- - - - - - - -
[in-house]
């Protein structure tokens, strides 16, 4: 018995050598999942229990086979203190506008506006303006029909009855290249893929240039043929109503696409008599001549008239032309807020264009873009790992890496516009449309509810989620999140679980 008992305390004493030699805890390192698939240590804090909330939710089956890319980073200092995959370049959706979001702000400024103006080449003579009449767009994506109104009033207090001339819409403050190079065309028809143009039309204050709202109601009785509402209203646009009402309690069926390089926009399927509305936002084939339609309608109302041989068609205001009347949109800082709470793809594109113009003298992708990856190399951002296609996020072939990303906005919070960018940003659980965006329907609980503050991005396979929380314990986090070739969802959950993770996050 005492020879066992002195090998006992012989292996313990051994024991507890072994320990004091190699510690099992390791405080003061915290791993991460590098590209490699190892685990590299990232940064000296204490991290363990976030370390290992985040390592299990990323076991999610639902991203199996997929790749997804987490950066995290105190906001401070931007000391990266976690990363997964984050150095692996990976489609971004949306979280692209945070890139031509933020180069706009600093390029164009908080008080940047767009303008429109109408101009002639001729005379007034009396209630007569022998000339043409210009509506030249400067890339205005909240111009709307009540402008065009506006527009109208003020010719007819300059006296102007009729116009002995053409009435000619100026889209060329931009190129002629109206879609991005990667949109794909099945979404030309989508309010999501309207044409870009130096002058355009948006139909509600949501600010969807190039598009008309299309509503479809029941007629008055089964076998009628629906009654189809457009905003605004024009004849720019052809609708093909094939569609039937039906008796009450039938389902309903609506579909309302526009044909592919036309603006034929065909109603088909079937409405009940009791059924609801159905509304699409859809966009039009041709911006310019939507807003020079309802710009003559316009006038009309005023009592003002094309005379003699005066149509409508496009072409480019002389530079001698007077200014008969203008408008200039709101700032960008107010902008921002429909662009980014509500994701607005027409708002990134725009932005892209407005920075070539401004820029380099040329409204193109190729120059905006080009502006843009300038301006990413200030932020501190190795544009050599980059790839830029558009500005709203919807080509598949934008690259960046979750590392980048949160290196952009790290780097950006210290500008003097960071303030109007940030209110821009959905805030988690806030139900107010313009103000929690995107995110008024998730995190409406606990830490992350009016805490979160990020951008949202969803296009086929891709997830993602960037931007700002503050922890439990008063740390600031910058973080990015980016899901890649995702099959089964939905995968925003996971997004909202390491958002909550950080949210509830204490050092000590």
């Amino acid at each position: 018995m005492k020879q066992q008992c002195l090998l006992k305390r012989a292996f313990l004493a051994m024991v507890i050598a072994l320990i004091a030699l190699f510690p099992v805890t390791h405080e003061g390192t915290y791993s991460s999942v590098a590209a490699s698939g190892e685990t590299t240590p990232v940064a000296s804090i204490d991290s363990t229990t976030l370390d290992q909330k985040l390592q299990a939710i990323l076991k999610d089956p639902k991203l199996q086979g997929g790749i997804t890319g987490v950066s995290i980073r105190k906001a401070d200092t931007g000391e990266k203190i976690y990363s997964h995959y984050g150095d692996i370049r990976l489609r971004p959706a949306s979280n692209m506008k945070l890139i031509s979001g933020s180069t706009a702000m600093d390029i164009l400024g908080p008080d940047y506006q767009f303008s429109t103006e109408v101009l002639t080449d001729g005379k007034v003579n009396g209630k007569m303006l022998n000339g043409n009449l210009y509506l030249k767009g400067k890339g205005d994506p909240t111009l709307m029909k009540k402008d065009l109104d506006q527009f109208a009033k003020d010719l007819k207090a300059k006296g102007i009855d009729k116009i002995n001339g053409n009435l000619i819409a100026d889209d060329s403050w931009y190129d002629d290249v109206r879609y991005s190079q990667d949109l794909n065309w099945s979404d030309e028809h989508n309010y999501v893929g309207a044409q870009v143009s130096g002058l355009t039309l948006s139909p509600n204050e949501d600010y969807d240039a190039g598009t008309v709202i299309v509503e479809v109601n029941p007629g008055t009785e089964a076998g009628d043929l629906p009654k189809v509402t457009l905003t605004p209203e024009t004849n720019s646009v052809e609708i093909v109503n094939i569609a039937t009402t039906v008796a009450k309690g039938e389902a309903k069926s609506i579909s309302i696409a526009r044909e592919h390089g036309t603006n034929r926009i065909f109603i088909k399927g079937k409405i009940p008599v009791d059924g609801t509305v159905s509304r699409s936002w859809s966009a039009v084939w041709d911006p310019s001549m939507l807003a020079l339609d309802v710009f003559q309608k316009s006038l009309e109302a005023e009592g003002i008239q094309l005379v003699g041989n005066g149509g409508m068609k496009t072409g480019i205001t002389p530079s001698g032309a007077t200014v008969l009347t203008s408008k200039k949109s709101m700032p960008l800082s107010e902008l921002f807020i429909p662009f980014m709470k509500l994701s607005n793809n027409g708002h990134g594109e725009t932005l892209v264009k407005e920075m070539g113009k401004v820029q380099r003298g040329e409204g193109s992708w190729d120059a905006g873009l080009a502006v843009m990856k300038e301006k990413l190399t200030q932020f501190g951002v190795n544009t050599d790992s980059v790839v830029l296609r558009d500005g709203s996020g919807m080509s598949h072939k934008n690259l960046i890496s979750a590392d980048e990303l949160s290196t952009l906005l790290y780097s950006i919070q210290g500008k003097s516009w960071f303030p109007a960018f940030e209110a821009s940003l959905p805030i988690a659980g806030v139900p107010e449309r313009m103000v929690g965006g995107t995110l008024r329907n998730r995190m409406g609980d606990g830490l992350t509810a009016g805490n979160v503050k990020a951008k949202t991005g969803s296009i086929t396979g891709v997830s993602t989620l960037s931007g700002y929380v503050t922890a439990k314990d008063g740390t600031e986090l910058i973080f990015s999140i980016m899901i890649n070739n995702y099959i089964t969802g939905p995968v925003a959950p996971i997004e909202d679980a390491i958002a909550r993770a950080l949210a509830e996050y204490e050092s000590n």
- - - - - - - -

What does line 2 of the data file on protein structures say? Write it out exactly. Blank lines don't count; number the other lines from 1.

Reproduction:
């Protein structure tokens, strides 16, 4: 018995050598999942229990086979203190506008506006303006029909009855290249893929240039043929109503696409008599001549008239032309807020264009873009790992890496516009449309509810989620999140679980 008992305390004493030699805890390192698939240590804090909330939710089956890319980073200092995959370049959706979001702000400024103006080449003579009449767009994506109104009033207090001339819409403050190079065309028809143009039309204050709202109601009785509402209203646009009402309690069926390089926009399927509305936002084939339609309608109302041989068609205001009347949109800082709470793809594109113009003298992708990856190399951002296609996020072939990303906005919070960018940003659980965006329907609980503050991005396979929380314990986090070739969802959950993770996050 005492020879066992002195090998006992012989292996313990051994024991507890072994320990004091190699510690099992390791405080003061915290791993991460590098590209490699190892685990590299990232940064000296204490991290363990976030370390290992985040390592299990990323076991999610639902991203199996997929790749997804987490950066995290105190906001401070931007000391990266976690990363997964984050150095692996990976489609971004949306979280692209945070890139031509933020180069706009600093390029164009908080008080940047767009303008429109109408101009002639001729005379007034009396209630007569022998000339043409210009509506030249400067890339205005909240111009709307009540402008065009506006527009109208003020010719007819300059006296102007009729116009002995053409009435000619100026889209060329931009190129002629109206879609991005990667949109794909099945979404030309989508309010999501309207044409870009130096002058355009948006139909509600949501600010969807190039598009008309299309509503479809029941007629008055089964076998009628629906009654189809457009905003605004024009004849720019052809609708093909094939569609039937039906008796009450039938389902309903609506579909309302526009044909592919036309603006034929065909109603088909079937409405009940009791059924609801159905509304699409859809966009039009041709911006310019939507807003020079309802710009003559316009006038009309005023009592003002094309005379003699005066149509409508496009072409480019002389530079001698007077200014008969203008408008200039709101700032960008107010902008921002429909662009980014509500994701607005027409708002990134725009932005892209407005920075070539401004820029380099040329409204193109190729120059905006080009502006843009300038301006990413200030932020501190190795544009050599980059790839830029558009500005709203919807080509598949934008690259960046979750590392980048949160290196952009790290780097950006210290500008003097960071303030109007940030209110821009959905805030988690806030139900107010313009103000929690995107995110008024998730995190409406606990830490992350009016805490979160990020951008949202969803296009086929891709997830993602960037931007700002503050922890439990008063740390600031910058973080990015980016899901890649995702099959089964939905995968925003996971997004909202390491958002909550950080949210509830204490050092000590």